Climate Strategy Must Embrace Better Data Sharing

European insurers have called the European Commission to radically enhance its efforts around the EU’s strategy for adaptation to climate change.

They have urged the EU to enhance its efforts to increase climate change adaptation, which, given the scale of the challenge it presents, must be ambitious.

In a position paper submitted as a response to consultation to the proposed strategy Insurance Europe said: “Some of the consequences of climate change are already becoming apparent. This means that mitigation actions alone are not enough to address the economic, social, and environmental implications of a changing climate.

“To this end, it is essential to collect, share and monitor data at various governance levels to provide a clear overview of what kinds of adaptation measures need to be taken by member states. While it is important to recognise that each member state is affected by climate change differently and that therefore there is no one-size-fits-all solution at a European level, the EU has a key role to play in coordinating adaptation efforts.”

It added: “Insurance Europe supports the European Commission’s aim of adopting a new, more ambitious EU strategy on adaptation to climate change as part of the European Green Deal. As climate change will continue to create significant upheaval in Europe (and beyond), despite mitigation efforts, climate change adaptation continues to be a key priority of insurers, who have long campaigned about the need for policymakers to not only take measures to mitigate the effects of climate change, but also to invest in adapting to its consequences.

“Climate change is already manifesting itself in increasingly damaging natural hazard events, and an adequate balance between mitigation and adaptation must be met. Beyond adaptation, Europe’s re/insurers are ready to continue contributing to the EU’s political commitment to be climate neutral by 2050.”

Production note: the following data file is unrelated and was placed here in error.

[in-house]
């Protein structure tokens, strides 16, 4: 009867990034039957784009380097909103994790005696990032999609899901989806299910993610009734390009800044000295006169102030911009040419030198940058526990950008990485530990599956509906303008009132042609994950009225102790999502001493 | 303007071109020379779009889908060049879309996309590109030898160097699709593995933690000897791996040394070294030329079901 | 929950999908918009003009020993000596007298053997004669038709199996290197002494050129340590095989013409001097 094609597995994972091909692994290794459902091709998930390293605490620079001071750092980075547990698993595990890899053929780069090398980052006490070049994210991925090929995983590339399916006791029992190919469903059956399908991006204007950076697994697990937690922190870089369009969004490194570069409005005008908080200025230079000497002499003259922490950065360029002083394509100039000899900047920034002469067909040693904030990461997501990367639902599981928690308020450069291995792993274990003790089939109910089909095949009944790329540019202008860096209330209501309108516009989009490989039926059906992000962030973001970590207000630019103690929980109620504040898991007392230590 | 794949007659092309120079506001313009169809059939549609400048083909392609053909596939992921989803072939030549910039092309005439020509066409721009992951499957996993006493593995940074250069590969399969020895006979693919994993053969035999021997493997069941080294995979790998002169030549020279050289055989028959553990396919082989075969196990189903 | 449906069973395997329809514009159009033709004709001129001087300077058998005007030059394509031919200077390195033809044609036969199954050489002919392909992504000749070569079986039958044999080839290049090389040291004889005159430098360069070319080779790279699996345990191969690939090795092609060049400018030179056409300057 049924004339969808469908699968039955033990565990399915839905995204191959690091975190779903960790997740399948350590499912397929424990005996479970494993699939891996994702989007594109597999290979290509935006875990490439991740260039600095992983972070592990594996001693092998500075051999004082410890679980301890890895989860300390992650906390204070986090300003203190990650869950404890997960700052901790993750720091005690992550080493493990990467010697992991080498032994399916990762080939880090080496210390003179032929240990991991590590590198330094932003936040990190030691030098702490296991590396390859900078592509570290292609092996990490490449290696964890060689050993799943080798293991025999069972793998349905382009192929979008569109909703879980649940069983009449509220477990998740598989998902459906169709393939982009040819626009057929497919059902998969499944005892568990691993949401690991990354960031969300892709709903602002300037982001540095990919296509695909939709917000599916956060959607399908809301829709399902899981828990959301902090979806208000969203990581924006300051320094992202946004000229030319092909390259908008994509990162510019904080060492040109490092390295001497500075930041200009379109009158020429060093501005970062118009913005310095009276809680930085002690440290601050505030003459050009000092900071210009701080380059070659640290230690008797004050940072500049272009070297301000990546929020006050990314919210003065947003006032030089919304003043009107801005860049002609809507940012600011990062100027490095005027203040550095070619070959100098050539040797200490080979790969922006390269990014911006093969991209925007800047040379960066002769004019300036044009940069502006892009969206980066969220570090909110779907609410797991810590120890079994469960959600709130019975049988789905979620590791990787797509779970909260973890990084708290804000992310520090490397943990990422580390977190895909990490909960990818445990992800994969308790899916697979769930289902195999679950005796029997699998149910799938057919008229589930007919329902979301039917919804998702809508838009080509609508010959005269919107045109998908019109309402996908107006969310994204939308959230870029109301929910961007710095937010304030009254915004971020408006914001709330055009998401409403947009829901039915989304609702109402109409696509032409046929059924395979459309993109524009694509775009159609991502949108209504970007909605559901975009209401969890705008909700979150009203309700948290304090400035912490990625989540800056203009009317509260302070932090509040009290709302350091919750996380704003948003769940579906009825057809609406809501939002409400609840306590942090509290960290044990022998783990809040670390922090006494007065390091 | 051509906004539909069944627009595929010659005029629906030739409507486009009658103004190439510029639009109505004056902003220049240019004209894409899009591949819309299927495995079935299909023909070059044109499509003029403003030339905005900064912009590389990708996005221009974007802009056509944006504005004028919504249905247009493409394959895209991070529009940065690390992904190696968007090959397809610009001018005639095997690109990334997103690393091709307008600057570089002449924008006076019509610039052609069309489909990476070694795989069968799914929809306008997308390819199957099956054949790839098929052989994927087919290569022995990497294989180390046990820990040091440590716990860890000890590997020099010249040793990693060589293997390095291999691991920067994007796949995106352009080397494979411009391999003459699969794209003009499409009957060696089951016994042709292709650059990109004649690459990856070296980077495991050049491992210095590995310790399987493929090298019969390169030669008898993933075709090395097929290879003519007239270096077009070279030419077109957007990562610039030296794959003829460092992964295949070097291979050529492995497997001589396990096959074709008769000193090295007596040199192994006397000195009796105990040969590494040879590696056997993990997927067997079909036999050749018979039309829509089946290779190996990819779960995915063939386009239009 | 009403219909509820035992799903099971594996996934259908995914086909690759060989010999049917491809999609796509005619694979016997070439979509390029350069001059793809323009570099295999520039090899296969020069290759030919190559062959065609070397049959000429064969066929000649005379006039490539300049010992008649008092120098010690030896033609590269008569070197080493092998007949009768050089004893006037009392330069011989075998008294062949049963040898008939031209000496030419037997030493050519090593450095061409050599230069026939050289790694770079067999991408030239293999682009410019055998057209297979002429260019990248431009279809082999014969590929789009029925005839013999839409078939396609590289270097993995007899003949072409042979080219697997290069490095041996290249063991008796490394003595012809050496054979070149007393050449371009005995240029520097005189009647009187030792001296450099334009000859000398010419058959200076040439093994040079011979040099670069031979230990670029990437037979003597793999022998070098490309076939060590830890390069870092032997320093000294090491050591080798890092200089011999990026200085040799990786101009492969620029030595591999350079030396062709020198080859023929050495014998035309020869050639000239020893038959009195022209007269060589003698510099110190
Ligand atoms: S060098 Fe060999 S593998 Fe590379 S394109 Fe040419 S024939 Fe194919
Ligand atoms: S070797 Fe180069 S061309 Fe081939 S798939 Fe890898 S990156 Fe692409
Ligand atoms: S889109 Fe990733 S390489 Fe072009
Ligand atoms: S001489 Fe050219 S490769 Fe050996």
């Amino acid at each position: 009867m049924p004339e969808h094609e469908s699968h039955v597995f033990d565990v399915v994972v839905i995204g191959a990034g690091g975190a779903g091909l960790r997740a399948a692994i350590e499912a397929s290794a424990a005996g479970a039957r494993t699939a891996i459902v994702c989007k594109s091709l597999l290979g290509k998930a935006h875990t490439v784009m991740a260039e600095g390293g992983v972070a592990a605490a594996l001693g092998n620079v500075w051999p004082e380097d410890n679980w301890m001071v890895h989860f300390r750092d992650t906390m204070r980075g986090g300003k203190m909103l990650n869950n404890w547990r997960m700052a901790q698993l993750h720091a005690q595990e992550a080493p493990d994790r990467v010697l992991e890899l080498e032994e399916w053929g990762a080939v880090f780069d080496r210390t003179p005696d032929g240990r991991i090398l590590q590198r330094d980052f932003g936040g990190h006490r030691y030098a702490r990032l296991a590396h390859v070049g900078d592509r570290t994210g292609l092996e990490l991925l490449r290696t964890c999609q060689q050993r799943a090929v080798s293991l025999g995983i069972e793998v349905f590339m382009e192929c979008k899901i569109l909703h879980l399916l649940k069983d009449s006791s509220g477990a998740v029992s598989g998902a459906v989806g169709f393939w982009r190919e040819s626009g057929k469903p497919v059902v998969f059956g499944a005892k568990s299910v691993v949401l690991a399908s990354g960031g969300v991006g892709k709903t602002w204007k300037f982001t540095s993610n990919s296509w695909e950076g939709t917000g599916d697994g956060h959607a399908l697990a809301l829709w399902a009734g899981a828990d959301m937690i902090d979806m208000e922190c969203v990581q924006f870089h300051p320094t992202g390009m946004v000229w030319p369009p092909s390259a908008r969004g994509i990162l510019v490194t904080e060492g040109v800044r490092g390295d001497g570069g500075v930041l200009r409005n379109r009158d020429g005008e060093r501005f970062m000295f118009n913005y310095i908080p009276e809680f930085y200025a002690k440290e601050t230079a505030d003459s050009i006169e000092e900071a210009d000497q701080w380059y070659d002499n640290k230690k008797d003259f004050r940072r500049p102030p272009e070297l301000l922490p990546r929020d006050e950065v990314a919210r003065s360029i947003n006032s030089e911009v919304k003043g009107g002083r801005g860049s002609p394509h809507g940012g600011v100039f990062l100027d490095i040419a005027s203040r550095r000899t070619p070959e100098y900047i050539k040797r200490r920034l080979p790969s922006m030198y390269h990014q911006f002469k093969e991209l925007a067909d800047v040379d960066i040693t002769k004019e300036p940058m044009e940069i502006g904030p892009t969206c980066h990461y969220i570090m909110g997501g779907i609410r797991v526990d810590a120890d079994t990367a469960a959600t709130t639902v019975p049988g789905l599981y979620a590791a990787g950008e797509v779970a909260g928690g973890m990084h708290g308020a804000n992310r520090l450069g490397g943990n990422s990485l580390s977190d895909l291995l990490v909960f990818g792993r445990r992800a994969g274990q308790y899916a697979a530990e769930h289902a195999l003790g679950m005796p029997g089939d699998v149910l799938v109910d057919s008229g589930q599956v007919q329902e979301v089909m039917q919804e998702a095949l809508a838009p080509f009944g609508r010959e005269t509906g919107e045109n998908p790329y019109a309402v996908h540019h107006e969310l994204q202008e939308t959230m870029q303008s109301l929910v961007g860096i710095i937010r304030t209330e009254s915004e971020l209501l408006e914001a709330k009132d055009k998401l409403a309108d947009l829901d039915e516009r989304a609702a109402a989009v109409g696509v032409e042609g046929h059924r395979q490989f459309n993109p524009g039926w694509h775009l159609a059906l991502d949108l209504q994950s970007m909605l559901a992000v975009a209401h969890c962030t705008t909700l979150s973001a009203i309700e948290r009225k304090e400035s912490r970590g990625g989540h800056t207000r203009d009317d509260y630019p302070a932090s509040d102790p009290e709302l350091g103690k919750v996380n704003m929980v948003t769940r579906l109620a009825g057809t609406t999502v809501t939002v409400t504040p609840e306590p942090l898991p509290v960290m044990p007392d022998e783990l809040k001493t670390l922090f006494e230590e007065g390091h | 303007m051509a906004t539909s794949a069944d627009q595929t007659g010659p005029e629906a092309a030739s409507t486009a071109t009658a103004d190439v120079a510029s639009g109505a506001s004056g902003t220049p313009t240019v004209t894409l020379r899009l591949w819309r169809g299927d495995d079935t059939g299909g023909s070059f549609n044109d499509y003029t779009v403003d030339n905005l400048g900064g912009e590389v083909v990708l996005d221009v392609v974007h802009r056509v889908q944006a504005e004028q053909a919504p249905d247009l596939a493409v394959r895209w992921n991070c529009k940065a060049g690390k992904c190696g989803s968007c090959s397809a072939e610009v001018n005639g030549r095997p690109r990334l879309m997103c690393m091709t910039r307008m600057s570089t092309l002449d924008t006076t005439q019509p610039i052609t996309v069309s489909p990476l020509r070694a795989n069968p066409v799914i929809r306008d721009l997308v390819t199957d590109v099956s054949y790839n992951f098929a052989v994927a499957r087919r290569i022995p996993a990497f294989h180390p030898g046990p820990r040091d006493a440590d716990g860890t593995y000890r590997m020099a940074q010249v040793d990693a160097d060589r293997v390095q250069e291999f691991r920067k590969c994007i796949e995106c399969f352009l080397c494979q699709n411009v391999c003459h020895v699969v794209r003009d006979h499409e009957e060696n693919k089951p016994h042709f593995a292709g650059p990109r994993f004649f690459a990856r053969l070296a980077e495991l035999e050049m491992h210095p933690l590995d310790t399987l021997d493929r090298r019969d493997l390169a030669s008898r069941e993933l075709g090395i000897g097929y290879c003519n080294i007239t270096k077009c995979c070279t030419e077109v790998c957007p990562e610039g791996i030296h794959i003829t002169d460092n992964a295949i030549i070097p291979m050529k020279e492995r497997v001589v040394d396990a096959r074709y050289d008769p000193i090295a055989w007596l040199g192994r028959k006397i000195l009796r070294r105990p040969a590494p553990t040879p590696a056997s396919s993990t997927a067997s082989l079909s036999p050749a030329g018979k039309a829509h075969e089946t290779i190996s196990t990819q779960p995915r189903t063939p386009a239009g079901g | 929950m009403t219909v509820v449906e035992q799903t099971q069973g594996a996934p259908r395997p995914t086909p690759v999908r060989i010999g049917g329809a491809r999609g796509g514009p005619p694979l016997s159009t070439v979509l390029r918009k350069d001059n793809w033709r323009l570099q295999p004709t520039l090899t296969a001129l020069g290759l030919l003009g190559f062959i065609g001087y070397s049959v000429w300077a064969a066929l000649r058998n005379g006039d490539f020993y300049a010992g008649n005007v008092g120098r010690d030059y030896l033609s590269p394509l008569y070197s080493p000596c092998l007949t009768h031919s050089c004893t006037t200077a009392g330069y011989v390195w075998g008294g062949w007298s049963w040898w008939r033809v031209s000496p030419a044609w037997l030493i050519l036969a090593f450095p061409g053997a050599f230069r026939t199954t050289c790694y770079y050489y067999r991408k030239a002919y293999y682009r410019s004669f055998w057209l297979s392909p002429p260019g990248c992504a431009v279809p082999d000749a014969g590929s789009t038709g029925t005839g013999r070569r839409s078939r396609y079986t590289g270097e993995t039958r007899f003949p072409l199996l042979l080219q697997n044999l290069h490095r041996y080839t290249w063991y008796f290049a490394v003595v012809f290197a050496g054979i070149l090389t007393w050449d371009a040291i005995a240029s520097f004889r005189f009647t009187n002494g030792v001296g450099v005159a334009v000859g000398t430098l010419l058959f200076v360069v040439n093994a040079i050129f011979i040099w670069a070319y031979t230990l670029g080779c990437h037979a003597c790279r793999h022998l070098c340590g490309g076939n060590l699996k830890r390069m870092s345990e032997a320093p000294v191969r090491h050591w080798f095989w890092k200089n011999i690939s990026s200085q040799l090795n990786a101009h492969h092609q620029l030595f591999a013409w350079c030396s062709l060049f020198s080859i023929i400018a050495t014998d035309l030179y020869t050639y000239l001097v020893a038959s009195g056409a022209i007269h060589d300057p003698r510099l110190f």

“The re/insurance industry has long recognised the threats posed by climate change and acknowledges the central role insurance plays in identifying, measuring, and pricing material climate risks,” added Insurance Europe. “The industry is therefore keen to continue playing a leading role in financing the transition to carbon-neutrality, resource-efficiency and greater sustainability. Given its importance, the insurance industry is willing to continue to contribute to the Commission’s efforts on climate change adaptation.”

The paper said for the European re/insurance industry, however, there remain key shortcomings of the EU Adaptation Strategy. These include:

  • It was not sufficiently forward-looking in addressing the future impact of climate change (>2°C).
  • Climate change adaptation has not yet been effectively mainstreamed in EU policies. Nor has it been sufficiently well-aligned to sub-national, national, and international policies and actions.
  • The strategy was not effective enough in shifting priorities and actions from post-disaster to pre-disaster.
  • Knowledge gaps remain, best practices are not sufficiently well shared across member states and awareness levels of adaptation remain low.
  • The strategy did not help member states to improve the link between vulnerability, funding, and insurance as a risk management tool.

“It is the view of European re/insurers that even if measures that radically reduce greenhouse gas (GHG) emissions were to be adopted, climate change mitigation measures would no longer be enough,” added Insurance Europe. “Extreme weather events are already frequent and severe and the number and scale of these events is likely to increase further. Indeed, mitigation actions alone are not enough to address the economic, social, and environmental implications of a changing climate. More prominence must be given to adaptation.”

It  said the new and more ambitious EU strategy on adaptation to climate change “is a vital opportunity for the EU to build up adaptation capacity and therefore resilience”.

This will also improve insurability through the enforcement of adaptation measures and should be the first step in minimising the damage that is caused by natural hazard events in Europe today.

“More high quality and usable data on climate risks is needed,” said Insurance Europe. “The pre-requisite for the pricing of climate risks is good data on how such risks can materialise and affect the real economy. The EU is in a favourable position to support EU-wide efforts to model physical risks relating to climate, which ought to be accessible on an affordable, digital platform to all investors and insurers – and possibly the whole of society in order to create a well-informed, level playing field.”

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